The study also blows up the Trump administration’s claim that CO2 emissions don’t have much of an economic effect, which it was using as an excuse to gut President Obama’s Clean Power Plan. Here’s an explanation from InsideClimate News:

The Obama administration set its median social cost of carbon at about $42 per metric ton for 2020. It based that on calculations of the global harm being created by each ton of U.S. emissions. When the Trump administration came in, it argued that the social cost of carbon should only address the impact on the U.S., and it wanted a higher discount rate. When the Trump administration issued its cost-benefit analysis for rolling back the Clean Power Plan, it cited numbers closer to $3 per ton.

The Trump EPA proposal released in August, the Affordable Clean Energy Rule, would give states the authority to loosen regulations for coal-fired power plants. The so-called ACE Rule would let 12 times more greenhouse gas be emitted over the next decade than would have been allowed under the Clean Power Plan. As explained in this story from CBNC:

The measure also stands to relieve pressure on the coal industry, a sector President Donald Trump has vowed to revive. Coal miners have seen their fortunes fade as coal-fired plants retire ahead of schedule, under pressure from cheap natural gas and falling prices for renewable energy projects.

Tougher regulation under former President Barack Obama put additional stress on the coal industry by requiring power plants in some cases to undertake expensive upgrades or shut down. On Tuesday, the EPA said Obama’s plan to curb greenhouse gas emissions from power plants was “overly prescriptive and burdensome.”

“The ACE Rule would restore the rule of law and empower states to reduce greenhouse gas emissions and provide modern, reliable, and affordable energy for all Americans,” EPA Acting Administrator Andrew Wheeler said in a statement.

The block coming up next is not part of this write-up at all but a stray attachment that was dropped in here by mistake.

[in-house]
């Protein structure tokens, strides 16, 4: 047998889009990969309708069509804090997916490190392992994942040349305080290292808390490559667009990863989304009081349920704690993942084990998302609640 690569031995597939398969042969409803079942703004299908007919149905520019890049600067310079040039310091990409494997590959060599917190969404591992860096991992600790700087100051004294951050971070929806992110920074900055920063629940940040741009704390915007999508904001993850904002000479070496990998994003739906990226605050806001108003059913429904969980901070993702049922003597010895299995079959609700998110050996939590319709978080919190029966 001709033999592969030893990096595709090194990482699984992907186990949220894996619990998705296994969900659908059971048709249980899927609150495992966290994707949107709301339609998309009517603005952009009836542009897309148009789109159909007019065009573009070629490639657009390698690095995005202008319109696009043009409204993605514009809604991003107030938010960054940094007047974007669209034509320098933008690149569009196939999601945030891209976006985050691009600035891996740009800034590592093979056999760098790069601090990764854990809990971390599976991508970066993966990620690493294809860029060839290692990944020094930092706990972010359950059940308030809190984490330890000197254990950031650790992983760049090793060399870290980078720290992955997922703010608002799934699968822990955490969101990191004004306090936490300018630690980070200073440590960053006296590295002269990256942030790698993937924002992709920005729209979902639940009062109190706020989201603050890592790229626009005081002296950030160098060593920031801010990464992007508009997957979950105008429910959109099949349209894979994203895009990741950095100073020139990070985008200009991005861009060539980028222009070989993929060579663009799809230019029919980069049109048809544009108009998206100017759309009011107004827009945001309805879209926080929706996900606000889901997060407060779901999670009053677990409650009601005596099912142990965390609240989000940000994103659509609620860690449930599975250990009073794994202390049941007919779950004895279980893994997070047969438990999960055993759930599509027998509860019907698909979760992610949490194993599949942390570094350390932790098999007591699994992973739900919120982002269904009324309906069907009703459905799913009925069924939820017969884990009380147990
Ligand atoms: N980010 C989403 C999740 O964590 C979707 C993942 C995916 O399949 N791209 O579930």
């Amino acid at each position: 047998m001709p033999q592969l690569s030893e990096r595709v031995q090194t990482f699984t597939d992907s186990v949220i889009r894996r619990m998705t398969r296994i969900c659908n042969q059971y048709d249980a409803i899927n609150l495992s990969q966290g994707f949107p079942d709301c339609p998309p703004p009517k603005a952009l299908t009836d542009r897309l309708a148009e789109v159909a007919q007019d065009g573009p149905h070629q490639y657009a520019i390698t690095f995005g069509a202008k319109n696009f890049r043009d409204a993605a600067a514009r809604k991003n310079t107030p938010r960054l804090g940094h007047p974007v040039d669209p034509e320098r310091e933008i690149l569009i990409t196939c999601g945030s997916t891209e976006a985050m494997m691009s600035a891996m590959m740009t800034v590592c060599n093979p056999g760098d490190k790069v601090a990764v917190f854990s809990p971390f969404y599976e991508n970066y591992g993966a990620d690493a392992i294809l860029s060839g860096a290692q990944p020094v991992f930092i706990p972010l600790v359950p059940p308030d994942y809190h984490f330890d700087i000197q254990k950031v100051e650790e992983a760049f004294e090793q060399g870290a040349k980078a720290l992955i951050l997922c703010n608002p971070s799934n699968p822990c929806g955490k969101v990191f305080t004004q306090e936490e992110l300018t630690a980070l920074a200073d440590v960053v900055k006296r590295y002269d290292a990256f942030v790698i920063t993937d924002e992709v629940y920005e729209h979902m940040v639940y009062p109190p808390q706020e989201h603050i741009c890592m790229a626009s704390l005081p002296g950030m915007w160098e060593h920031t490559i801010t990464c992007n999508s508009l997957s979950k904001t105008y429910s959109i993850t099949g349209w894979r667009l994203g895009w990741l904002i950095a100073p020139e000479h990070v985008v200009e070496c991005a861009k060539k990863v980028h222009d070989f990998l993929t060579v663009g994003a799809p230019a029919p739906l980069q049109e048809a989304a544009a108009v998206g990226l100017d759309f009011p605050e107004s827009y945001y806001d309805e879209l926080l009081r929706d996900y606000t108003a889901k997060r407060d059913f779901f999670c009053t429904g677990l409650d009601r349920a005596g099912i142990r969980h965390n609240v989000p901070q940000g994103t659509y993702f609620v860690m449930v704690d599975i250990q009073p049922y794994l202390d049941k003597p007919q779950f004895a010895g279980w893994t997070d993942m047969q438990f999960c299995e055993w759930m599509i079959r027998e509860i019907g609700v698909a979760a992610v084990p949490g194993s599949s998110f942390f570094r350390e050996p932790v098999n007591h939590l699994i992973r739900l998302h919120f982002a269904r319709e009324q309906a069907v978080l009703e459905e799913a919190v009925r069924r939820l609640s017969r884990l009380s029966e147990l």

“American policy is looking backward to a world that no longer exists,” said another study co-author, Ken Caldeira of the Carnegie Institution for Science. “It should instead be preparing for a future that is very different from the past.”

As for Wheeler’s claim that the ACE Rule would reduce greenhouse gases? That’s as full of hot air as the CO2 released by coal-fired power plants. Remember — there is so such thing as clean coal.

Originally posted on Daily Kos on Sept. 30, 2018.

Voting gender gap may be a chasm if GOP rams Kavanaugh onto Supreme Court

The white Republican men on the Senate Judiciary Committee could be in for a rude awakening come Nov. 6.

As Donald Trump and the Republican men of the Senate Judiciary Committee (and it’s a men-only club for the GOP) downplay the credible claims of Brett Kavanaugh’s alleged sexual assault of Christine Blasey Ford when they were teens, they might be feeling smug that they’re getting away with something. But women in this country aren’t having it — and they won’t let those men get away with it for long.

Kavanaugh, despite demonstrable instances of lying to the Judiciary Committee with false or evasive answers, seemed headed for swift confirmation as the newest justice to the Supreme Court. Despite valiant attempts by several Democratic senators to expose Kavanaugh as being unfit and unsuitable to sit on the nation’s highest court, he was ready to be measured for his new robes.